Book Reviews of A Wedding Bouquet: Something Old / Something New / Something Borrowed / Something Blue / And a Sixpence for Her Shoe

A Wedding Bouquet: Something Old / Something New / Something Borrowed / Something Blue / And a Sixpence for Her Shoe
A Wedding Bouquet Something Old / Something New / Something Borrowed / Something Blue / And a Sixpence for Her Shoe
Author: Patricia Oliver, Patricia Rice, Anne Barbour, Edith Layton, Carla Kelly
ISBN-13: 9780451187857
ISBN-10: 0451187857
Publication Date: 5/1/1996
Pages: 348
Rating:
  • Currently 4/5 Stars.
 26

4 stars, based on 26 ratings
Publisher: Signet
Book Type: Paperback
Reviews: Amazon | Write a Review

3 Book Reviews submitted by our Members...sorted by voted most helpful

reviewed A Wedding Bouquet: Something Old / Something New / Something Borrowed / Something Blue / And a Sixpence for Her Shoe on + 103 more book reviews
Helpful Score: 1
This is a fun summer read - short wedding stories, excellent for the beach, park, airplane, etc.
reviewed A Wedding Bouquet: Something Old / Something New / Something Borrowed / Something Blue / And a Sixpence for Her Shoe on + 171 more book reviews
Terrific stories, especially by Carla Kelly and Edith Layton. They are always marvelous, and these are no exception.
reviewed A Wedding Bouquet: Something Old / Something New / Something Borrowed / Something Blue / And a Sixpence for Her Shoe on + 1107 more book reviews
The writing in this book is very good; I enjoyed the stories because the authors had unique story lines.

SOMETHING OLD (Patricia Oliver) At the age of 19, Lady Jane Sutherland was a wallflower and Viscount Hammond embarrassed her by avoiding Jane during their promised dance. Years later, they meet again but do not recognize each other. At the masquerade ball celebrating quiet Jane's 30th birthday, she dons her aunt's wedding dress to be the belle of the ball.

SOMETHING NEW (Carla Kelly) This story is in another collection but is a wonderful tale. A young officer, Edmund Parkhill, asks his commander to serve as best man at his wedding. Major John Redpath agrees but needs to find the orphanage recommended for a young refugee they found on the battlefield.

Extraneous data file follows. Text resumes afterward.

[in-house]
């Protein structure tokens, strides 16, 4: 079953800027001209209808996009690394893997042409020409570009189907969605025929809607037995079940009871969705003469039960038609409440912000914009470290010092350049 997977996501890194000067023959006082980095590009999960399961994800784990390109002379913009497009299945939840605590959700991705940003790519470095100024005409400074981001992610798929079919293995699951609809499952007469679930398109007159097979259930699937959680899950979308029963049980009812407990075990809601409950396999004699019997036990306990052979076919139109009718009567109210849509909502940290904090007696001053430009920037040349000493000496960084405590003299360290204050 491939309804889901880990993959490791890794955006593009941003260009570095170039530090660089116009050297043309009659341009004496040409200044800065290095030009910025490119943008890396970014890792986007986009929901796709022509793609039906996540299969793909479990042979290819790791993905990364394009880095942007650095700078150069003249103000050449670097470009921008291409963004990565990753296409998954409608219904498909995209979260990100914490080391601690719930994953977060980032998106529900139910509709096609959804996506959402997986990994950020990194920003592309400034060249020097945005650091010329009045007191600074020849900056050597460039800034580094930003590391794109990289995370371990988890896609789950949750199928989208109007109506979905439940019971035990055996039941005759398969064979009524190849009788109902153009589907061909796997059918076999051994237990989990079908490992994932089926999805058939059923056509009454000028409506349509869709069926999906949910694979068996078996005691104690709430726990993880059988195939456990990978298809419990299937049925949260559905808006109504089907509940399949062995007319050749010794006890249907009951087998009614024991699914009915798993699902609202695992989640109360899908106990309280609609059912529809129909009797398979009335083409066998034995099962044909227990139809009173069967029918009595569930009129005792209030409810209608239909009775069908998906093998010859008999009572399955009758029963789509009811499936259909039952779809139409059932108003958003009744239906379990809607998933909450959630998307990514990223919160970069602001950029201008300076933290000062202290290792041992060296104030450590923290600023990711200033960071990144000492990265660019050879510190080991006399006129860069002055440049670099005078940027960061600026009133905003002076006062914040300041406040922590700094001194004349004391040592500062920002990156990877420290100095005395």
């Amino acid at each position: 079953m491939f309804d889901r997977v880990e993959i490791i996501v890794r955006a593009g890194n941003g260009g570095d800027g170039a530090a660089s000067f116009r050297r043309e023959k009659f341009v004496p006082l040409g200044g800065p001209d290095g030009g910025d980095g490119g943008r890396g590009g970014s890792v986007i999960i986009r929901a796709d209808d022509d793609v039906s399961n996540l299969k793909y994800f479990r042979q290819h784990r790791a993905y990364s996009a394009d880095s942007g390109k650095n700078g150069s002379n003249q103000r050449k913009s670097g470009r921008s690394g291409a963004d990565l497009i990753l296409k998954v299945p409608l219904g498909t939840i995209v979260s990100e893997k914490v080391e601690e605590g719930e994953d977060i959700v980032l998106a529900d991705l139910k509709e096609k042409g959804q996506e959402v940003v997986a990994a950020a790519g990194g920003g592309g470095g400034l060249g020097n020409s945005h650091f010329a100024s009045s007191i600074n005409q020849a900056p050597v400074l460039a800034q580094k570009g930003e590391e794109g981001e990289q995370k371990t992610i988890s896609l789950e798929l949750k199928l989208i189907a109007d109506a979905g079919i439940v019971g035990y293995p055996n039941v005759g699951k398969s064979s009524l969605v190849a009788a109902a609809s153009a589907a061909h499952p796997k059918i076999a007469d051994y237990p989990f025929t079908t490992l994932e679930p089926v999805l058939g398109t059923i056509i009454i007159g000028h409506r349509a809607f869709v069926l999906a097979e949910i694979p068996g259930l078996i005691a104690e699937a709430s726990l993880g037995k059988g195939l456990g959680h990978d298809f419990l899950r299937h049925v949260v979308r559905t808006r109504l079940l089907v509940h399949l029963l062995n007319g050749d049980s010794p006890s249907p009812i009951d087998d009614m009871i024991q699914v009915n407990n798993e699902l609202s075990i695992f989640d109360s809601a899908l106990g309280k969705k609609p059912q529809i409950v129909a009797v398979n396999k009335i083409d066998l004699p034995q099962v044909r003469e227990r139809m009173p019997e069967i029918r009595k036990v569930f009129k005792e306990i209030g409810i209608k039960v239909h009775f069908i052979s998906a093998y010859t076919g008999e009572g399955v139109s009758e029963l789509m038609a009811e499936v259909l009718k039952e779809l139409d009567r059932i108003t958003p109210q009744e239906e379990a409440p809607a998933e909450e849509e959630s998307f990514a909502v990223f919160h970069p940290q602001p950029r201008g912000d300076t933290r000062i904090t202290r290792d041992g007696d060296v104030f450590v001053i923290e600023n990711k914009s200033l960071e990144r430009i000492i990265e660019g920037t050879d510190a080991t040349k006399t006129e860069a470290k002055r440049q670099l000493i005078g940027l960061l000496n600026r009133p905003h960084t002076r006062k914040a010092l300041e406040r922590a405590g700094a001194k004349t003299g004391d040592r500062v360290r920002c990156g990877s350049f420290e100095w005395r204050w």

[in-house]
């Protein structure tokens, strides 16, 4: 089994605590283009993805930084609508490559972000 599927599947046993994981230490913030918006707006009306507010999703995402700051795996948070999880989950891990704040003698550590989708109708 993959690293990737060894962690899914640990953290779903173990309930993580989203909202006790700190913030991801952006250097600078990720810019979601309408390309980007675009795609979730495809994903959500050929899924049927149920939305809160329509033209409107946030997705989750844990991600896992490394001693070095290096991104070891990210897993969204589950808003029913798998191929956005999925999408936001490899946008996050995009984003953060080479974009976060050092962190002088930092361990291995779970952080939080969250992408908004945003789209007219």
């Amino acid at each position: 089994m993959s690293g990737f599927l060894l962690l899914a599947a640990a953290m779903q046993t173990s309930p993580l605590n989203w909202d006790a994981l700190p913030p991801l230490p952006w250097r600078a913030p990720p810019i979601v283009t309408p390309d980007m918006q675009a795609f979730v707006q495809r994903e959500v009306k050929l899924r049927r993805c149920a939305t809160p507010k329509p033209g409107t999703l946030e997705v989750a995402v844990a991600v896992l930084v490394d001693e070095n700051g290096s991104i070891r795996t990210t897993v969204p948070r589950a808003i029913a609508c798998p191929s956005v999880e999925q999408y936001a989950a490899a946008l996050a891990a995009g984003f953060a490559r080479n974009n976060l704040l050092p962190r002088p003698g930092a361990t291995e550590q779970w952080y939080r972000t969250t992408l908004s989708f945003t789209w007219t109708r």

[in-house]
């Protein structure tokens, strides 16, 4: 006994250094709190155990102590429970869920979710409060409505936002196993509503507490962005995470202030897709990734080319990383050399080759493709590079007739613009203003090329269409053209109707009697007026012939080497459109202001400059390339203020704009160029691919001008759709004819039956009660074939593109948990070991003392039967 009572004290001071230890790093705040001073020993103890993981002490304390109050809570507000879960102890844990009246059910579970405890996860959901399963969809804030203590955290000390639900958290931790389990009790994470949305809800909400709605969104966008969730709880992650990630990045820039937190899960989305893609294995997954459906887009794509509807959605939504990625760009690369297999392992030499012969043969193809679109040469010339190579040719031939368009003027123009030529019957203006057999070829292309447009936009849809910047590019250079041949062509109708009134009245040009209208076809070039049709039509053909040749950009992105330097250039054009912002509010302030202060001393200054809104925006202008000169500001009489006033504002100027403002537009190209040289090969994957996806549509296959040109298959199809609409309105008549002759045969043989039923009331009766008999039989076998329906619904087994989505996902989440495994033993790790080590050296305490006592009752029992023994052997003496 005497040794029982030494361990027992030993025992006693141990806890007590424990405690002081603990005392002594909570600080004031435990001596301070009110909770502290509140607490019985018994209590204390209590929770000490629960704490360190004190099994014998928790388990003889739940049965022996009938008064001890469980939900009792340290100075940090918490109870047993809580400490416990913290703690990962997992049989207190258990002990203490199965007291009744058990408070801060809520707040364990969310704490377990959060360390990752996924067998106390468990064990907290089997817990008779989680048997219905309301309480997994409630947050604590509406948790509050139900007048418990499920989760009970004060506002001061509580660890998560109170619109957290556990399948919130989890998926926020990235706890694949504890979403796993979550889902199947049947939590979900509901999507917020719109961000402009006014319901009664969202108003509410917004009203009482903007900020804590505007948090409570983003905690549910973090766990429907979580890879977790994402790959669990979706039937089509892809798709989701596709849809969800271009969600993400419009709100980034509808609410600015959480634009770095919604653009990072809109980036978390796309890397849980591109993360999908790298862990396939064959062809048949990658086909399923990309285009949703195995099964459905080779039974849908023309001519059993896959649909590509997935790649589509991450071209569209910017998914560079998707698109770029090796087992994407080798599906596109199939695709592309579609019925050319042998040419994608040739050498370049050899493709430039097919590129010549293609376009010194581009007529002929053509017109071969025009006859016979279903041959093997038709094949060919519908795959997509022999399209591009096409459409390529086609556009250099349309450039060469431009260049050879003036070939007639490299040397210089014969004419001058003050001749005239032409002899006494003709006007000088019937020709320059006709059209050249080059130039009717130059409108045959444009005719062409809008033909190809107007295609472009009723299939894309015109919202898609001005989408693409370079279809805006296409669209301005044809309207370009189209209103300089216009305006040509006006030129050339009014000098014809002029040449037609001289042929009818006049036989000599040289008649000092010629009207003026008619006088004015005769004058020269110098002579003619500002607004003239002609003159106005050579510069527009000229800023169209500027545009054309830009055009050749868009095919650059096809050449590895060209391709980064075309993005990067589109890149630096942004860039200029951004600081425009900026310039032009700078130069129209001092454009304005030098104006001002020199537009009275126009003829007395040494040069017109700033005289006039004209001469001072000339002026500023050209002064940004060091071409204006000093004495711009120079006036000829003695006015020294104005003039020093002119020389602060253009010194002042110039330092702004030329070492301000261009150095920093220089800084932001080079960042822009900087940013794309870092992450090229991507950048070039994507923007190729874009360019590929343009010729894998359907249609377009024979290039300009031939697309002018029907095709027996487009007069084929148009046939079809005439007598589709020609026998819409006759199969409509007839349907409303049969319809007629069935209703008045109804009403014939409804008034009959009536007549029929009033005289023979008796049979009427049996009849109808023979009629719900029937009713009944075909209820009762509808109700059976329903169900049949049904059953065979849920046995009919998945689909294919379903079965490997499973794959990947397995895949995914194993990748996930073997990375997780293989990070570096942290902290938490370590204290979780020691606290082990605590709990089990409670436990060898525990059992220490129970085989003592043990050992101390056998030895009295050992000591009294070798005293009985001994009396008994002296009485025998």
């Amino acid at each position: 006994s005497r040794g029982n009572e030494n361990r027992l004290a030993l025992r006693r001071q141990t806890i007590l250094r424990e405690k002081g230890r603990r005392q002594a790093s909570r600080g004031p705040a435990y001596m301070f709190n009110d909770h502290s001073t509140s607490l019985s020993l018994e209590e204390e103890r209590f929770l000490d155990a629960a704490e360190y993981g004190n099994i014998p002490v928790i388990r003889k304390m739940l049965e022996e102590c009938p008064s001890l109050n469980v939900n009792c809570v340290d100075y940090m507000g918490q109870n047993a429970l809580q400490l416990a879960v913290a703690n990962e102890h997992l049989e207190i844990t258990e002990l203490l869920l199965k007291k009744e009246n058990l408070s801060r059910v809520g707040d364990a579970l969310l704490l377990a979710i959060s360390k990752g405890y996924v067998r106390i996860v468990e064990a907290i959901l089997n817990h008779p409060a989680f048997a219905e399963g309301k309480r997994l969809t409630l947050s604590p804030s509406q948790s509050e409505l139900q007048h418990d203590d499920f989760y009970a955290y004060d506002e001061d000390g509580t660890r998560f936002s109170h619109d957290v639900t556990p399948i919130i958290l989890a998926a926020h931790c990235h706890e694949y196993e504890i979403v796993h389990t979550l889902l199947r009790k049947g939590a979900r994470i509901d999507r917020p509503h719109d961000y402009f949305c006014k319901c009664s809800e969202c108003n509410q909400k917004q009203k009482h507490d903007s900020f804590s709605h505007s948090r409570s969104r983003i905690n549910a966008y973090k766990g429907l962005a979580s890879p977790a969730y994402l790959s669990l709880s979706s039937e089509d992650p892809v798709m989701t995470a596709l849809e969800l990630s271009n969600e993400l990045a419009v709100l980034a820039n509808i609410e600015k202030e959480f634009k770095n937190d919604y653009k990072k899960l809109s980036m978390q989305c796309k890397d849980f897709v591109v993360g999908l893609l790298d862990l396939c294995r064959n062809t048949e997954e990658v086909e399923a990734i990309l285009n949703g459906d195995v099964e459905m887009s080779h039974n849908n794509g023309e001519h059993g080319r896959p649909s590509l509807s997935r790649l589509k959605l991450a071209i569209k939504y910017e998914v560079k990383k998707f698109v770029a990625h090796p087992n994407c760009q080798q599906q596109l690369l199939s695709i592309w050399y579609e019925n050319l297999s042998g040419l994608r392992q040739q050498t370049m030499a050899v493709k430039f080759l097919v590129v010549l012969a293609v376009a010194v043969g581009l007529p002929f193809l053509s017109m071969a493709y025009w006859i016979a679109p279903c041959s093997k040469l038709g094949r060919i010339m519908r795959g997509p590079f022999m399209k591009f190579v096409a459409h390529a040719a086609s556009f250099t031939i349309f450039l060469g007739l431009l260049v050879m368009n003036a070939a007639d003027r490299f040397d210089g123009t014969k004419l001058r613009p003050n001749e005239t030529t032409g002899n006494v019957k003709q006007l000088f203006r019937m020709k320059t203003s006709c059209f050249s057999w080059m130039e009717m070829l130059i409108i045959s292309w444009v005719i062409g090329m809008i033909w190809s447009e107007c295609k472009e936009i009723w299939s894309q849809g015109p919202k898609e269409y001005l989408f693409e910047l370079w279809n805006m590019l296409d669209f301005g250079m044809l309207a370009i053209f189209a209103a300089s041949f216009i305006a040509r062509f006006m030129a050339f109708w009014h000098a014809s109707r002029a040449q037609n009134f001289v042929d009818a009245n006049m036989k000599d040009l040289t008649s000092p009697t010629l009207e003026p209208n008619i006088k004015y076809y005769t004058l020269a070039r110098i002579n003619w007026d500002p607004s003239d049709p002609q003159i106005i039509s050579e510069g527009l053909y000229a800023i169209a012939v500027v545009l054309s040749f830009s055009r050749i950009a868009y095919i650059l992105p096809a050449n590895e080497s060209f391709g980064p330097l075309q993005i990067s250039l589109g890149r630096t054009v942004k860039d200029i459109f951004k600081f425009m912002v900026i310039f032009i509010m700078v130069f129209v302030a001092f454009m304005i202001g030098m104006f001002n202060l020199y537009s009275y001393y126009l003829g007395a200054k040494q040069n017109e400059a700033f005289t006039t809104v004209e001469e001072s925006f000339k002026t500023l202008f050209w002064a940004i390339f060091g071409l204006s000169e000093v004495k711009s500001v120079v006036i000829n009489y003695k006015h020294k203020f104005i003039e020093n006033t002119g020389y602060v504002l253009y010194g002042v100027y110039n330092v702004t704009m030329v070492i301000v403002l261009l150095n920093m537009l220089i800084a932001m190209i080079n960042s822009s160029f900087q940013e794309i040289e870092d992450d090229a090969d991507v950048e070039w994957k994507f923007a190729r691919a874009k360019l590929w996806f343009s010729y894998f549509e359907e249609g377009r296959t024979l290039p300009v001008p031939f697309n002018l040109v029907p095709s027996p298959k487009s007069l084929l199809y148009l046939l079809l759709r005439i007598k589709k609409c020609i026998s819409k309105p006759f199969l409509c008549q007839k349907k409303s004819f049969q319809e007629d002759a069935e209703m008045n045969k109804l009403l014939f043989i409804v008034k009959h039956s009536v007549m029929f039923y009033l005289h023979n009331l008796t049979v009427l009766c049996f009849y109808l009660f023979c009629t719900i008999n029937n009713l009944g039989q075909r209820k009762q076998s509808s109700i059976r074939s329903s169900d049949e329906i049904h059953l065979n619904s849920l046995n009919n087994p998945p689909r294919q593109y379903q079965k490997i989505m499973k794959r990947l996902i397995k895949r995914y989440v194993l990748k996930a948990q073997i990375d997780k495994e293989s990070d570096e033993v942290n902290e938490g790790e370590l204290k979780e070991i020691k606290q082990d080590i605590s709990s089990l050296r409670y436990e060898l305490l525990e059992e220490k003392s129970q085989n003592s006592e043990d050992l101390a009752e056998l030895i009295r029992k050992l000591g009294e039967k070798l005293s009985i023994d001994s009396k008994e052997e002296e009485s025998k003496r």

The sister of the bride is a widow (Audrey Winkle) and she welcomes all three (groom, best man and refugee child, Marie). The major is immediately smitten with Audrey; she is taken with Marie and is interested in the Major. The rest of the wedding party (other than Edmund) are not pleased with the arrival of the child. This makes for an unusual and interesting story.

SOMETHING BORROWED (Patricia Rice) This is another unique story. When Damian Langland's bride-to-be leaves him standing at the altar, Jane's handicapped sister Melanie makes an unusual offer; she offers to pay Damian's debts. In return, she wants to see London. Melanie has been smothered by her family and treated like a simpleminded invalid, near death's door. She is not and wants to experience some life.

Damian insists that he marry her, to save her reputation, but Melanie is sure Jane will come to her senses and marry Damian. Once the reader suspends disbelief over a couple of things, this is a delightful story.

SOMETHING BLUE (Edith Layton) This story just did not speak to me.
The friends of the to-be-married soon (two weeks) couple notice that both of the young people seem 'blue' -- or sad. It comes out that Lawrence needs to go home because of severe illness in the family and may miss the wedding date.

June, a pretty girl (but not nearly as beautiful as her actress mother), never believed that she would marry Lawrence. He must be giving her an excuse to cancel the wedding.

AND A SIXPENCE FOR HER SHOE (Anne Barbour) When Andrew Carter left for war 3 years earlier, his betrothed Catherine had an awful fight with the soldier. He refused to read her letters; but took up writing to a young woman employed at Catherine's family manor. When Drew returned, he was devastated to find that she had married another just two weeks before his arrival.

Drew thinks there are serious impediments to a marriage with Catherine: Before he left, she told Drew she hated him; he had come back wounded and scarred from war and Drew thought he was in love with Helen, the woman who wrote to him those three years.